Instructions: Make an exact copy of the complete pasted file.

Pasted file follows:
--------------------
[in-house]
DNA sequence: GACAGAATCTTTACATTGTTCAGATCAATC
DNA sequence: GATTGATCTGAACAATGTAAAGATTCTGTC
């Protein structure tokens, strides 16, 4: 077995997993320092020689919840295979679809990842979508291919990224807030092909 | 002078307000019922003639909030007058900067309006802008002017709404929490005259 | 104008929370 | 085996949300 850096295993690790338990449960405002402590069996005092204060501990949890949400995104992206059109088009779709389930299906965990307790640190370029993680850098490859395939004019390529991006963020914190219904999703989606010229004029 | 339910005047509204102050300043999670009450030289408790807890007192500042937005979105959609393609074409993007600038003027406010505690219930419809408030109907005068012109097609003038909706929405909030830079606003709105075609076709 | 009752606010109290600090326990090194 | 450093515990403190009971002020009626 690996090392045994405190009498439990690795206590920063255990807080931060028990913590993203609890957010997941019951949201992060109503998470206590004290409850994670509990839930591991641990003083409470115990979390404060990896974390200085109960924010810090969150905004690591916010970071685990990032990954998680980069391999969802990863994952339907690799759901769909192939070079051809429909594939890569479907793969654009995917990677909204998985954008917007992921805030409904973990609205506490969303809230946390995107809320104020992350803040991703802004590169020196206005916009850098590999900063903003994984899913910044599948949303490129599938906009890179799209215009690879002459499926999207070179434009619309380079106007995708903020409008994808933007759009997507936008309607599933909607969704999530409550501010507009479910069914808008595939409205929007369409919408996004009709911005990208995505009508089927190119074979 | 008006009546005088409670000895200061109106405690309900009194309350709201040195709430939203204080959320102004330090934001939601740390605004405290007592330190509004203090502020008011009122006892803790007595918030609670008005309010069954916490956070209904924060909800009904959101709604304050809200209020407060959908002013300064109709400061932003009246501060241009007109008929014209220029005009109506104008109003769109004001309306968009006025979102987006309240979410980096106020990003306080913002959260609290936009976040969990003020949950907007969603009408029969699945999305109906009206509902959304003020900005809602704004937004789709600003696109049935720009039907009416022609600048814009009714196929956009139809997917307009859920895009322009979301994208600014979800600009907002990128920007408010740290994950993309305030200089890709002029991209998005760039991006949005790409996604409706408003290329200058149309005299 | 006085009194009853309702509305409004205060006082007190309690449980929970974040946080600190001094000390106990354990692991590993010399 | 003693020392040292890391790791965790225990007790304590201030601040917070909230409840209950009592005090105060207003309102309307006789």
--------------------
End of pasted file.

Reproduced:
[in-house]
DNA sequence: GACAGAATCTTTACATTGTTCAGATCAATC
DNA sequence: GATTGATCTGAACAATGTAAAGATTCTGTC
């Protein structure tokens, strides 16, 4: 077995997993320092020689919840295979679809990842979508291919990224807030092909 | 002078307000019922003639909030007058900067309006802008002017709404929490005259 | 104008929370 | 085996949300 850096295993690790338990449960405002402590069996005092204060501990949890949400995104992206059109088009779709389930299906965990307790640190370029993680850098490859395939004019390529991006963020914190219904999703989606010229004029 | 339910005047509204102050300043999670009450030289408790807890007192500042937005979105959609393609074409993007600038003027406010505690219930419809408030109907005068012109097609003038909706929405909030830079606003709105075609076709 | 009752606010109290600090326990090194 | 450093515990403190009971002020009626 690996090392045994405190009498439990690795206590920063255990807080931060028990913590993203609890957010997941019951949201992060109503998470206590004290409850994670509990839930591991641990003083409470115990979390404060990896974390200085109960924010810090969150905004690591916010970071685990990032990954998680980069391999969802990863994952339907690799759901769909192939070079051809429909594939890569479907793969654009995917990677909204998985954008917007992921805030409904973990609205506490969303809230946390995107809320104020992350803040991703802004590169020196206005916009850098590999900063903003994984899913910044599948949303490129599938906009890179799209215009690879002459499926999207070179434009619309380079106007995708903020409008994808933007759009997507936008309607599933909607969704999530409550501010507009479910069914808008595939409205929007369409919408996004009709911005990208995505009508089927190119074979 | 008006009546005088409670000895200061109106405690309900009194309350709201040195709430939203204080959320102004330090934001939601740390605004405290007592330190509004203090502020008011009122006892803790007595918030609670008005309010069954916490956070209904924060909800009904959101709604304050809200209020407060959908002013300064109709400061932003009246501060241009007109008929014209220029005009109506104008109003769109004001309306968009006025979102987006309240979410980096106020990003306080913002959260609290936009976040969990003020949950907007969603009408029969699945999305109906009206509902959304003020900005809602704004937004789709600003696109049935720009039907009416022609600048814009009714196929956009139809997917307009859920895009322009979301994208600014979800600009907002990128920007408010740290994950993309305030200089890709002029991209998005760039991006949005790409996604409706408003290329200058149309005299 | 006085009194009853309702509305409004205060006082007190309690449980929970974040946080600190001094000390106990354990692991590993010399 | 003693020392040292890391790791965790225990007790304590201030601040917070909230409840209950009592005090105060207003309102309307006789």